The Deputy Pensions Ombudsman has upheld a complaint relating to an ill-health early retirement application in relation to the Local Government Pension Scheme.  The complaint raised a number of issues, but two key points were: (a) the employer's approach where it believed the member had not yet exhausted all available treatments; and (b) the employer's approach to conflicting medical evidence.

The member suffered from spinal problems which caused her significant pain, resulting in her being persistently absent from work. The member received medical advice from a consultant neurosurgeon which was that surgery was an option, but that he did have concerns that surgery might not allay her symptoms.  He also acknowledged that there were risks associated with surgery.  The member decided not to have surgery.  Shortly after this, following a period of sick leave, the member's employment was terminated on grounds of medical incapacity.

Two months later the member requested ill health early retirement.  Her employer's response was that it had been advised by its occupational health advisers that the member did not meet the criteria for ill health retirement because her condition could improve with surgery.   The member and subsequently the member's GP wrote to the employer saying that at no time had either the member's consultant neurosurgeon or consultant pain management specialist said that surgery would be a solution for the member.  In response to both the employer simply repeated what it had previously said about its reasons for refusal.

The Deputy Ombudsman was critical of the employer's approach of "blindly" following its own medical evidence.  She said the employer should have weighed up the conflicting medical evidence.  Whilst the employer was entitled to attach little or no weight to some of the medical evidence, it should have had reasons for doing so and been able to explain these to the member.  This was particularly so when the employer had decided to accept advice from its own doctors that was contrary to the advice received from the member's own doctors.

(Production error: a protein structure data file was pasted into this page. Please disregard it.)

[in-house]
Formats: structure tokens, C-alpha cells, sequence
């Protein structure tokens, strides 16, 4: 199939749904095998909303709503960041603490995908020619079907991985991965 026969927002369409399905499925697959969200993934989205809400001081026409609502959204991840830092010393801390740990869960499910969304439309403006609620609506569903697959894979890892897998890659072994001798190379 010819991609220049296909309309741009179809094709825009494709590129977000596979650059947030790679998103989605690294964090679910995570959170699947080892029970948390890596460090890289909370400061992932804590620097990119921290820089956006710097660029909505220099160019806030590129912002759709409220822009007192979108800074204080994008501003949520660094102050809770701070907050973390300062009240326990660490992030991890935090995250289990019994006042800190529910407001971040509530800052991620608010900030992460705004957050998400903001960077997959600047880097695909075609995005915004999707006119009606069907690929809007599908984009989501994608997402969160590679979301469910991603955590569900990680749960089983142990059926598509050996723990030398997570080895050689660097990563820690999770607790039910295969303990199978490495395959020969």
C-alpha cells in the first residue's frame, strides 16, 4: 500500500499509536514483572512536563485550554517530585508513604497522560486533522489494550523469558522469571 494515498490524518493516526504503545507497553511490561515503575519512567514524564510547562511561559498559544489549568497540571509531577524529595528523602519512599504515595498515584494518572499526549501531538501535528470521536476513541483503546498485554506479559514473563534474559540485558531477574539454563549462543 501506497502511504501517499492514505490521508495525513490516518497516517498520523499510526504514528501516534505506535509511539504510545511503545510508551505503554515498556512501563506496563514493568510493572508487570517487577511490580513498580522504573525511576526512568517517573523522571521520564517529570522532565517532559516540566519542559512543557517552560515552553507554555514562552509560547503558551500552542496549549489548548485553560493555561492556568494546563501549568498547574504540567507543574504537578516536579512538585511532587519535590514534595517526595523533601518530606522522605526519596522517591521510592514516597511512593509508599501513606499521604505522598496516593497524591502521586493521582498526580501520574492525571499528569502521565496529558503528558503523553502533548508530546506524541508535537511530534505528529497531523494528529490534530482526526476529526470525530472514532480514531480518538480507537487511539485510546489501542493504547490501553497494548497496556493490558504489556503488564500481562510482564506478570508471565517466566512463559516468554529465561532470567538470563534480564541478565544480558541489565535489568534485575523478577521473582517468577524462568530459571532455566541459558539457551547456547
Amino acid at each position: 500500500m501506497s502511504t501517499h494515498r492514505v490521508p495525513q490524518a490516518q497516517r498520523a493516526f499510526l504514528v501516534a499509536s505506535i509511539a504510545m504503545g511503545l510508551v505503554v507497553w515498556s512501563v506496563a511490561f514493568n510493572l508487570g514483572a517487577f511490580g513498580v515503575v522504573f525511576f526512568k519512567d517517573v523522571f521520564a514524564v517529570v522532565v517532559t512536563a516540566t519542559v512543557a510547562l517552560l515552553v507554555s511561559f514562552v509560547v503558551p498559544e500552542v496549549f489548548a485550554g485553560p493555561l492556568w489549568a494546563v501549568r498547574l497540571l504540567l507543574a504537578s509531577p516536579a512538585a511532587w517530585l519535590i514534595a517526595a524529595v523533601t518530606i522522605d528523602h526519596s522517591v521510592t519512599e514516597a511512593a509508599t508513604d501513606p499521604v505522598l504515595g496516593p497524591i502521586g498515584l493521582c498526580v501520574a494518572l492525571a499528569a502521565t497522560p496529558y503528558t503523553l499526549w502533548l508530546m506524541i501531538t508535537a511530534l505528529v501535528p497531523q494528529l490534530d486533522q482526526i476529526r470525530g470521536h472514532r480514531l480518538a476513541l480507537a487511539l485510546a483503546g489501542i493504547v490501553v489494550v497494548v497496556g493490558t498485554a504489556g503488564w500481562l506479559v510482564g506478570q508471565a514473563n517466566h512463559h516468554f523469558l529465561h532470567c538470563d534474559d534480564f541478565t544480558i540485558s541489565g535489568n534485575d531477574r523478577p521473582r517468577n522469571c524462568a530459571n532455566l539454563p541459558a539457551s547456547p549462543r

The Deputy Ombudsman also held that the employer had taken an incorrect approach in taking the view that no decision could be reached on ill-health early retirement while the member was still receiving treatment.  There was no requirement under the scheme rules for the member to have completed treatment before being considered for ill health early retirement.  The employer's medical adviser should have been asked to give an opinion, on the balance of probabilities, as to the likely efficacy of any continuing or potential treatment.

The Deputy Ombudsman ordered the employer to obtain a new medical opinion as to whether the member met the incapacity criteria for ill health early retirement at the time of her dismissal.  She directed that if the medical practitioner's opinion was that the member did not meet the criteria, the medical adviser should be asked to give reasons as to why he would, at that time, have considered it more likely than not that the member's condition could have been expected to improve before age 65 such that she could not be considered permanently incapacitated.  The Ombudsman also awarded the member £1000 for distress and inconvenience.

Comment

A noteworthy aspect of this determination is that the doctor providing the new medical opinion must, if applicable, be required to give reasons why he would have considered it more likely than not that the member's condition would improve sufficiently before age 65 that she could not be considered permanently incapacitated.  Whilst the Ombudsman has long supported the view that a decision-maker faced with conflicting medical evidence is entitled attach more weight to one piece of evidence than another, this does not give a decision-maker carte blanche to simply ignore medical evidence which differs from that of its own medical advisers. The Ombudsman is also clear that it is not necessary for all possible medical treatments to have been exhausted before reaching a decision on whether a member satisfies the incapacity criteria for an ill-health early retirement pension. The determination here reflects that principle.